The first thing I did when my wife and I got to Florida in February was Google “hog hunting near Flagler Beach,” and found the Bear Ridge Ranch Hog Hunting Adventures, less than an hour from where we were staying.
I’d always wanted to hunt Florida hogs, and decided to do it this year. The ranch’s response to my email was quick, but the only open day was March 30, our last day as Florida snowbirds. I responded immediately and called them to book the hunt. I told them I would use a muzzleloader, the one firearm I’ve never used to hunt hogs. I thought this one-shot challenge would be very exciting, but I didn’t realize just how exciting.
My gun choice was a CVA Optima V2 with a 26-inch, 416 stainless-steel fluted barrel and a Quick Finger Release breech plug. I added a KonusPro 3-9x40 scope and chose the 50-caliber, 295-grain PowerBelt Copper, which packs quite a wallop, just what I wanted to penetrate a hog’s shoulder.
At my home and at Bear Ridge’s “Show me how accurate your gun shoots before you hunt” ranges, this CVA/Konus combo’s accuracy was very impressive. If I missed a hog, it was not going to be the gun’s fault.
In Florida, as in most hog-hunting areas, the hogs are active in the early morning, but even more so in the late afternoon. Because of the rainy conditions, I was scheduled to arrive at the ranch around 3 p.m. Scott Maybury was waiting for me at the lodge.
When I drove down the dirt driveway, I noticed several large wooden steps over the fences. Scott told me that the bears, which you cannot hunt in Florida now, were knocking down their electric fences, so they built ramps over the fences, which the bears soon learn to use.
We went to the range and made sure my CVA was sighted in, and then it was time to head into the woods.
The actual hunting area is about 200-plus acres with well-marked trails through some very dense woods and brush. Temperatures were in the mid-70s, and my camo clothing was a bit warm, but necessary. Although a hog’s eyesight is not good, their hearing is highly sensitive and their sense of smell is better than that of a whitetail.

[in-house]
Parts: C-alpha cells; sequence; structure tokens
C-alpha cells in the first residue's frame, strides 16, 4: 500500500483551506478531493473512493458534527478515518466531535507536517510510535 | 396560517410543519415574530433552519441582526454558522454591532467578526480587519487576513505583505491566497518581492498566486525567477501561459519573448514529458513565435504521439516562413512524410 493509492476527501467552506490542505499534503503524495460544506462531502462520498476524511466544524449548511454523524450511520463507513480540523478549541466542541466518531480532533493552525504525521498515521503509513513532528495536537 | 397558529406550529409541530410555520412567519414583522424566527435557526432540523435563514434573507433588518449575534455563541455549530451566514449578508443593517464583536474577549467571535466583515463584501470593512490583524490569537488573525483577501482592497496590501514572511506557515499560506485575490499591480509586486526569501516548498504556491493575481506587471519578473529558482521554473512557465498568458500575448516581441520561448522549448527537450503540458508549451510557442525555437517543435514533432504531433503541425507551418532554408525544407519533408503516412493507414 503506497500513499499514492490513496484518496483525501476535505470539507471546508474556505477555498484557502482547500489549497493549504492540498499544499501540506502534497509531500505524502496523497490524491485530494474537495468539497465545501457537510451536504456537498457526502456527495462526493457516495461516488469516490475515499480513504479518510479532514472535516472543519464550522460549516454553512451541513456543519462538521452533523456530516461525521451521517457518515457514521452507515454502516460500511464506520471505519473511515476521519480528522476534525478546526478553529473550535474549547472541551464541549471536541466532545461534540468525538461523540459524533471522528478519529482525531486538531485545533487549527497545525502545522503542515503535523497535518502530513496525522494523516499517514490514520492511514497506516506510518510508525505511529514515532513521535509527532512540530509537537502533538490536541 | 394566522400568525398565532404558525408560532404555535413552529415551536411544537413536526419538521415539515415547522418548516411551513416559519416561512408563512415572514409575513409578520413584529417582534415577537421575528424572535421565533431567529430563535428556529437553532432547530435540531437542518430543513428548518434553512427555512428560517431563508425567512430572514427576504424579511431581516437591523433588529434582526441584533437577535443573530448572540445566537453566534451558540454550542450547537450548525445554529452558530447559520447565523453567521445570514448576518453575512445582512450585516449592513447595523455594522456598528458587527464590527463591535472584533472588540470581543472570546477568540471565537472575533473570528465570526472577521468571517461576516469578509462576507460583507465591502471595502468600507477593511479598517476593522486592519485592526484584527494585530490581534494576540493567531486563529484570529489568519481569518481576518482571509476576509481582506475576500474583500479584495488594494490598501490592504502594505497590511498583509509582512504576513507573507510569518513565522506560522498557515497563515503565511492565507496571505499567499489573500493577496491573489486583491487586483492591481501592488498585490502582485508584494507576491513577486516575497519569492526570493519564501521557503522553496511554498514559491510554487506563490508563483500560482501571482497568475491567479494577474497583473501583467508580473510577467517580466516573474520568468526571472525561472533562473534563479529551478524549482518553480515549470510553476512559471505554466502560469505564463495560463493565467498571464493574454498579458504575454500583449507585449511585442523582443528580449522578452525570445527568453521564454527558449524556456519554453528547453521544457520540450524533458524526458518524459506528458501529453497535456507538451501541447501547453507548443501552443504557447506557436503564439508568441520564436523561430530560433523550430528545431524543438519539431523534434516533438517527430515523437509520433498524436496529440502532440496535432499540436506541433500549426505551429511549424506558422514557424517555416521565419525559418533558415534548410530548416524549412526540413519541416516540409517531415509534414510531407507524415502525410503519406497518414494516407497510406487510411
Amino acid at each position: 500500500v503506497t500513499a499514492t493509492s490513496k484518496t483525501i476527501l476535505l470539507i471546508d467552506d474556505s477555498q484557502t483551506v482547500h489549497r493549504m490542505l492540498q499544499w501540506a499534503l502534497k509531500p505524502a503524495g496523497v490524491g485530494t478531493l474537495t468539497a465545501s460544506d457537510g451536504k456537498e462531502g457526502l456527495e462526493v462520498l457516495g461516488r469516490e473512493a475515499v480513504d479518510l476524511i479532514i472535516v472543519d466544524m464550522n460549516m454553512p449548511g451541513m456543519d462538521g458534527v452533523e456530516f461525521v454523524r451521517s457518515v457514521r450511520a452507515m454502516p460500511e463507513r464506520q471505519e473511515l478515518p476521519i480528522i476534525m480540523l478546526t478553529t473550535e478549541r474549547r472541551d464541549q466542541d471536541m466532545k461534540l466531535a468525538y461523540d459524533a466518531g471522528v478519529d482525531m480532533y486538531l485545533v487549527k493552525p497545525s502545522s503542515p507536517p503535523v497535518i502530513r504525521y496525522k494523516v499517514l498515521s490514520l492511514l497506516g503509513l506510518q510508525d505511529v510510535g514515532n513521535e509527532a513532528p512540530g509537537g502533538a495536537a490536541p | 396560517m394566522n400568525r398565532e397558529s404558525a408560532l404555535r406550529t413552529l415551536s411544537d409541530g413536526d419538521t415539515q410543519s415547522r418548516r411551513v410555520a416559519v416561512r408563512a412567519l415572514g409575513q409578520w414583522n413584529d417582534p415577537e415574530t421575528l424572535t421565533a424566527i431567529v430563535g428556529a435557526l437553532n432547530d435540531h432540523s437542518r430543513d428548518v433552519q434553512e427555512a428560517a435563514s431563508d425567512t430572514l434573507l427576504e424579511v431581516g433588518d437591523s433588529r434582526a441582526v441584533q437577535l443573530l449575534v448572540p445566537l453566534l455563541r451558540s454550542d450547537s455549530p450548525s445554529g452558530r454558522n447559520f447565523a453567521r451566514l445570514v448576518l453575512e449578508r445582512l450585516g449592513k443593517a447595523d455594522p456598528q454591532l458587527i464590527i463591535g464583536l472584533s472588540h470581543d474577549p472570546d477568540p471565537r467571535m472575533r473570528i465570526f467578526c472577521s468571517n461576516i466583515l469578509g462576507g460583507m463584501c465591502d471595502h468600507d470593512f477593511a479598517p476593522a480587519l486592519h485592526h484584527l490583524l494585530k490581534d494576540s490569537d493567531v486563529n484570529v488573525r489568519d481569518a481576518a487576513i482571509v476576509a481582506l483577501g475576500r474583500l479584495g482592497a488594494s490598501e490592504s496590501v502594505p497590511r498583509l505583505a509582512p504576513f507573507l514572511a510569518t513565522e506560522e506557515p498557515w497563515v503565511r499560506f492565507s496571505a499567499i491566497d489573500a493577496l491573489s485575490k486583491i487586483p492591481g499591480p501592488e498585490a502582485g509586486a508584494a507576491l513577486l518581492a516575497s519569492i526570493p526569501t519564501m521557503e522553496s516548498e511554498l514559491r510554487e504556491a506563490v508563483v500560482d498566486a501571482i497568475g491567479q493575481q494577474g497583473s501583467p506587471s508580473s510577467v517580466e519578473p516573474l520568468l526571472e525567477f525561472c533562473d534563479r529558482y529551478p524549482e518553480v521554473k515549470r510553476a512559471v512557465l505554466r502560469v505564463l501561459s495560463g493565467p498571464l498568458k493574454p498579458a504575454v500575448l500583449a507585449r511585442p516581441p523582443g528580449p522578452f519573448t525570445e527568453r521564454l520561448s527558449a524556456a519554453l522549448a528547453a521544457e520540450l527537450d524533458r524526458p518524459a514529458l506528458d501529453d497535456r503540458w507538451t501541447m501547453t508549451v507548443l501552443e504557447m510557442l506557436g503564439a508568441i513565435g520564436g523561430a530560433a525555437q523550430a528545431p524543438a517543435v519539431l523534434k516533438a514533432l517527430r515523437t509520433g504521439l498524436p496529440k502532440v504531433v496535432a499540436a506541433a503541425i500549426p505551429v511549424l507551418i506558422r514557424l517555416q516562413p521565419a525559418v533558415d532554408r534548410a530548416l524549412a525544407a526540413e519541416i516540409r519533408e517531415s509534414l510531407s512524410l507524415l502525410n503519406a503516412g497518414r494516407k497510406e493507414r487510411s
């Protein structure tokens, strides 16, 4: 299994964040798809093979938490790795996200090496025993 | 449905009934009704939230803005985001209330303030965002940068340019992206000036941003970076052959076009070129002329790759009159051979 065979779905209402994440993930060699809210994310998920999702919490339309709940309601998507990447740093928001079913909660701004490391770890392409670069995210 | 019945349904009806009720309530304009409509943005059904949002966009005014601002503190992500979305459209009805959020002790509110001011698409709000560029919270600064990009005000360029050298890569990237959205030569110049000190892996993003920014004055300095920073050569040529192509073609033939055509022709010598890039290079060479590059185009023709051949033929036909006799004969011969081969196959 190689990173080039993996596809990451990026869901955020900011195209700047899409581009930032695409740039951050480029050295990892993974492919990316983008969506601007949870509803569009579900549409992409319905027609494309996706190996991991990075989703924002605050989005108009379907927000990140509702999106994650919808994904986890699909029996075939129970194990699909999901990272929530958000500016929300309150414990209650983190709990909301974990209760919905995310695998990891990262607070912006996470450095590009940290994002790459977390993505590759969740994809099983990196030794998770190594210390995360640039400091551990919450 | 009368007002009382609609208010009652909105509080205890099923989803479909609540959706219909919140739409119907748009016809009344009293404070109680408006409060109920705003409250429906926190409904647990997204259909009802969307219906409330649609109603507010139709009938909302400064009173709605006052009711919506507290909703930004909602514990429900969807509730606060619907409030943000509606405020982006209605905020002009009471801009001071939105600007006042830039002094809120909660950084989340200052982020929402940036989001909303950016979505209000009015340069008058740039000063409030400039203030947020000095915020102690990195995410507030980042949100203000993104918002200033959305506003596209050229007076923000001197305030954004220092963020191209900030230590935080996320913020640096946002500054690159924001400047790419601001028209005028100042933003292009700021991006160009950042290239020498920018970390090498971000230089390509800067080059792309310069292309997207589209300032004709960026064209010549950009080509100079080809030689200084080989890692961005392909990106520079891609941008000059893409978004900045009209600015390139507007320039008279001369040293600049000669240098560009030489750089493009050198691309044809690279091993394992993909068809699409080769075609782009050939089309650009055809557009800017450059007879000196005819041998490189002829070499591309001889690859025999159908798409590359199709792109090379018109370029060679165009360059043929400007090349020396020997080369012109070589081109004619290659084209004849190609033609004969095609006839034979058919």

Scott walked me into the woods, and I wasn’t surprised when we got to where I would be setting up. There was a 50-yard-square opening with a few scattered trees and the ground was all torn up from the pigs rooting, and the ground was full of hog tracks. The adrenaline was beginning to flow.
My blind was very natural, made up of cut branches set back on the edge of the brush about 20 yards from where the hogs were feeding. There was a small folding chair and a cushion to sit on, and the wind was in my face, a perfect setup. It was 4 p.m. when I loaded my CVA, which gave me four hours to shoot a hog.
It was a bit warm for the face mask and gloves, but I would be glad to have them on before the hunt was over. I had been sitting for about 45 minutes when I saw something dark moving slowly through the underbrush and coming my way. I shouldered the CVA, but when I saw the bright red head, I knew it wasn’t a hog. It was a healthy beard dragging on the ground, a Florida Osceola, and yes, I put it in the scope’s crosshairs, but didn’t pull the trigger.